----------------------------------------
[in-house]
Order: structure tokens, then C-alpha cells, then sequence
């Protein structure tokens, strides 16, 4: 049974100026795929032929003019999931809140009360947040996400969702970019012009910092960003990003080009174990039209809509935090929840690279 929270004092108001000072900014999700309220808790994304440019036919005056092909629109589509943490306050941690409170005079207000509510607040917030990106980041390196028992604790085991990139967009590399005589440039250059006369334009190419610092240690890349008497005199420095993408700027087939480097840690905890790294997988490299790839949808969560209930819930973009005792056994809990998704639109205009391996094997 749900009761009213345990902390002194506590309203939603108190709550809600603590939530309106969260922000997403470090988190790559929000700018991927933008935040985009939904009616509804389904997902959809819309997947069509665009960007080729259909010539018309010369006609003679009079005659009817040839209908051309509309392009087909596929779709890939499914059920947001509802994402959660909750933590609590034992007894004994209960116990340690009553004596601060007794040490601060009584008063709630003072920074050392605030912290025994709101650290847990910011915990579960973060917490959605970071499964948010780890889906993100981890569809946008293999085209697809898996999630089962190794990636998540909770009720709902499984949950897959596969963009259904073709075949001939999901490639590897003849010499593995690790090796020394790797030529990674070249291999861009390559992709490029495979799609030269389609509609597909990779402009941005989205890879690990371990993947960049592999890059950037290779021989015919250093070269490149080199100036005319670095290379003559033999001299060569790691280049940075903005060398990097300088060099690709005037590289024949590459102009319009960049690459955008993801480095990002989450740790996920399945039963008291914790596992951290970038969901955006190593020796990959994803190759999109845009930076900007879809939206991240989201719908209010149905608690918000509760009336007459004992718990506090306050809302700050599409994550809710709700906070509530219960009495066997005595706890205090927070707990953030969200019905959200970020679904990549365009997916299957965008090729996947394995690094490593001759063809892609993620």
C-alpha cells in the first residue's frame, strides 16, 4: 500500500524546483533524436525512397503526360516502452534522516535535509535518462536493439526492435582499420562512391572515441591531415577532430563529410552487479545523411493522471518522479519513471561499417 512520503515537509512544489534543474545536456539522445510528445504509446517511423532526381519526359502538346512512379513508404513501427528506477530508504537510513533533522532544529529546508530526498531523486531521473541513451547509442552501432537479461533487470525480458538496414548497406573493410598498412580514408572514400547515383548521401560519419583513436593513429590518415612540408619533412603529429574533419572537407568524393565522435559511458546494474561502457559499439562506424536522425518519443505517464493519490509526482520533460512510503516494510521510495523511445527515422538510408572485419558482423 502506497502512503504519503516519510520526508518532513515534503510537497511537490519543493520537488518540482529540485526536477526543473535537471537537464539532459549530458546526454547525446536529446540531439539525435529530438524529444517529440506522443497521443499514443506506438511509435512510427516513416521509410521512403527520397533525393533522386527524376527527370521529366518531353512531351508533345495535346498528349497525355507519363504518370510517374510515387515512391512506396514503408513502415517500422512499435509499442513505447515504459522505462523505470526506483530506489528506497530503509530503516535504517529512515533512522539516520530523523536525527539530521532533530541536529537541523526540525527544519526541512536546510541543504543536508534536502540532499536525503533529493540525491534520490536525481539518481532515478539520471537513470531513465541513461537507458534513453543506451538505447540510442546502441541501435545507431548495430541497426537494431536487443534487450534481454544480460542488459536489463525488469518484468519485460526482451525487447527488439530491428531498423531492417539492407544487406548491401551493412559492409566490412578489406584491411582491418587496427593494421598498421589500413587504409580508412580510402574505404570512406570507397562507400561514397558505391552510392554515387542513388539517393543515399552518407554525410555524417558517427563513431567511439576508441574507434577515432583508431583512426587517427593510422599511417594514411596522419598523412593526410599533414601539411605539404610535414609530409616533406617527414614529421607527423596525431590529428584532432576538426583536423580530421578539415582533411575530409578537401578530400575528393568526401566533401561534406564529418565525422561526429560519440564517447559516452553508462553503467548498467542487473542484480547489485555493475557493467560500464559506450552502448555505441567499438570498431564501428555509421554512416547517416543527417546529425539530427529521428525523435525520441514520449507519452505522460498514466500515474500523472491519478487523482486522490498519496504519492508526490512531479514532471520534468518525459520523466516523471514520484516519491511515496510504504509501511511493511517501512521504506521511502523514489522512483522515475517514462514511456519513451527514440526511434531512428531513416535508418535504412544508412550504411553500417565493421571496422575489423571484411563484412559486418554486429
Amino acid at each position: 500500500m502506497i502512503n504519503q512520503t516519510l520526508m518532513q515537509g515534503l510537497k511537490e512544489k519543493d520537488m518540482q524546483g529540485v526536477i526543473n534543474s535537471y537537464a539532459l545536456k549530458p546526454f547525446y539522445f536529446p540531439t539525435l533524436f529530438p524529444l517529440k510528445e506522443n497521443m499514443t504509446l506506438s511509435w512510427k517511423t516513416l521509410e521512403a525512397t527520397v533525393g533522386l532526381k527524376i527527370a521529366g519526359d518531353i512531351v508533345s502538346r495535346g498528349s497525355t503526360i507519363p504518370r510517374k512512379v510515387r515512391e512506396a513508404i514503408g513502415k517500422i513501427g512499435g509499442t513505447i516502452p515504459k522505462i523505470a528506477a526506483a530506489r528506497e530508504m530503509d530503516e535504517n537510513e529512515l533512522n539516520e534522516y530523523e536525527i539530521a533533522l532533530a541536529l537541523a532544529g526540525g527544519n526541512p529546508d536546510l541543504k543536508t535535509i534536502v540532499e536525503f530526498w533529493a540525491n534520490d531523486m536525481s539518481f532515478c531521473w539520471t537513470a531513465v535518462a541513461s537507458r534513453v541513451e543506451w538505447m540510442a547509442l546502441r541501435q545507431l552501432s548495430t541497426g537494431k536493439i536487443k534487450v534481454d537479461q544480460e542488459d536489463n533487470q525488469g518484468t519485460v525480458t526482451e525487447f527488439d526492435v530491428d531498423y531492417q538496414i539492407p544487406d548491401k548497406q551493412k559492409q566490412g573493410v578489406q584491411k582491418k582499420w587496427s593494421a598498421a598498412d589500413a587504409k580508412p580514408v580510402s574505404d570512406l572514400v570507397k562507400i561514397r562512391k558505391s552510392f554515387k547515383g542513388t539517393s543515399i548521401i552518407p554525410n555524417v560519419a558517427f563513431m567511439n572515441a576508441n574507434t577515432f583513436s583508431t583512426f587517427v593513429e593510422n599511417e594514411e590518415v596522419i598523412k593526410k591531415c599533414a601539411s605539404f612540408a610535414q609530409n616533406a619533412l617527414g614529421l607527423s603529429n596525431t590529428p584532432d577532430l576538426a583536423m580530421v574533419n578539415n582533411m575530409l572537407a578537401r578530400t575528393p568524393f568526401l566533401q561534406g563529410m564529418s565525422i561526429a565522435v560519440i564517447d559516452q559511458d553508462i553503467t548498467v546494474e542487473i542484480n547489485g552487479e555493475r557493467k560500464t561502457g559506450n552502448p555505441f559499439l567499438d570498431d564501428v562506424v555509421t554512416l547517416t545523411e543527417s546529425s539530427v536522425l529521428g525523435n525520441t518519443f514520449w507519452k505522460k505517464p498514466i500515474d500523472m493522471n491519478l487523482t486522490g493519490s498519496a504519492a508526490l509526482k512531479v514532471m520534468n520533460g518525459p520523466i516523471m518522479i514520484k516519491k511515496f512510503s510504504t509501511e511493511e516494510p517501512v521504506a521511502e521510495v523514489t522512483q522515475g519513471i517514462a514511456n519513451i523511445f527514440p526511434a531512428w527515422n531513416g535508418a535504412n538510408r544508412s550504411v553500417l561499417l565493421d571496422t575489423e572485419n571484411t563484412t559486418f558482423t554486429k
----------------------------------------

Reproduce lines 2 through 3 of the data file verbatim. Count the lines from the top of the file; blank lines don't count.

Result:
Order: structure tokens, then C-alpha cells, then sequence
């Protein structure tokens, strides 16, 4: 049974100026795929032929003019999931809140009360947040996400969702970019012009910092960003990003080009174990039209809509935090929840690279 929270004092108001000072900014999700309220808790994304440019036919005056092909629109589509943490306050941690409170005079207000509510607040917030990106980041390196028992604790085991990139967009590399005589440039250059006369334009190419610092240690890349008497005199420095993408700027087939480097840690905890790294997988490299790839949808969560209930819930973009005792056994809990998704639109205009391996094997 749900009761009213345990902390002194506590309203939603108190709550809600603590939530309106969260922000997403470090988190790559929000700018991927933008935040985009939904009616509804389904997902959809819309997947069509665009960007080729259909010539018309010369006609003679009079005659009817040839209908051309509309392009087909596929779709890939499914059920947001509802994402959660909750933590609590034992007894004994209960116990340690009553004596601060007794040490601060009584008063709630003072920074050392605030912290025994709101650290847990910011915990579960973060917490959605970071499964948010780890889906993100981890569809946008293999085209697809898996999630089962190794990636998540909770009720709902499984949950897959596969963009259904073709075949001939999901490639590897003849010499593995690790090796020394790797030529990674070249291999861009390559992709490029495979799609030269389609509609597909990779402009941005989205890879690990371990993947960049592999890059950037290779021989015919250093070269490149080199100036005319670095290379003559033999001299060569790691280049940075903005060398990097300088060099690709005037590289024949590459102009319009960049690459955008993801480095990002989450740790996920399945039963008291914790596992951290970038969901955006190593020796990959994803190759999109845009930076900007879809939206991240989201719908209010149905608690918000509760009336007459004992718990506090306050809302700050599409994550809710709700906070509530219960009495066997005595706890205090927070707990953030969200019905959200970020679904990549365009997916299957965008090729996947394995690094490593001759063809892609993620």